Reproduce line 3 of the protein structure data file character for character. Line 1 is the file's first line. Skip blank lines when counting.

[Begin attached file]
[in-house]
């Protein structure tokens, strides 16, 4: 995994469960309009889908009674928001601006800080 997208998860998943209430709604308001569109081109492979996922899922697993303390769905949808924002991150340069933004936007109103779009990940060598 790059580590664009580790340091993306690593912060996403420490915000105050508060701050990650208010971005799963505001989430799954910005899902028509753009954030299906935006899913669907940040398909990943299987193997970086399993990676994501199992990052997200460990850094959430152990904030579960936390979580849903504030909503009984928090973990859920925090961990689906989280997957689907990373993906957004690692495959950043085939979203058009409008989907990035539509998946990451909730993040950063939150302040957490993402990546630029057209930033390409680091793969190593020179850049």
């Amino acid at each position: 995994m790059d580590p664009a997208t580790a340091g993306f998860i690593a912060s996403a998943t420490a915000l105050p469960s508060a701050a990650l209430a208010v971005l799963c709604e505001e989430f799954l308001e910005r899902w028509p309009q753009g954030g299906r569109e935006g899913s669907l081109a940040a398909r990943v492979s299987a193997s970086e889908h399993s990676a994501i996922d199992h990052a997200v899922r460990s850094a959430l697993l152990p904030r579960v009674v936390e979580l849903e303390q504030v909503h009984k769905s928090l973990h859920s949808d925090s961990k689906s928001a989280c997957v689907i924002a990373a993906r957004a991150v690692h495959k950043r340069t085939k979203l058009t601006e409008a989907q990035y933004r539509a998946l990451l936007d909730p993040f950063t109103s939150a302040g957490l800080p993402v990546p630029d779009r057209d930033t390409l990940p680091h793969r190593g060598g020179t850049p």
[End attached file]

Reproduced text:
């Amino acid at each position: 995994m790059d580590p664009a997208t580790a340091g993306f998860i690593a912060s996403a998943t420490a915000l105050p469960s508060a701050a990650l209430a208010v971005l799963c709604e505001e989430f799954l308001e910005r899902w028509p309009q753009g954030g299906r569109e935006g899913s669907l081109a940040a398909r990943v492979s299987a193997s970086e889908h399993s990676a994501i996922d199992h990052a997200v899922r460990s850094a959430l697993l152990p904030r579960v009674v936390e979580l849903e303390q504030v909503h009984k769905s928090l973990h859920s949808d925090s961990k689906s928001a989280c997957v689907i924002a990373a993906r957004a991150v690692h495959k950043r340069t085939k979203l058009t601006e409008a989907q990035y933004r539509a998946l990451l936007d909730p993040f950063t109103s939150a302040g957490l800080p993402v990546p630029d779009r057209d930033t390409l990940p680091h793969r190593g060598g020179t850049p």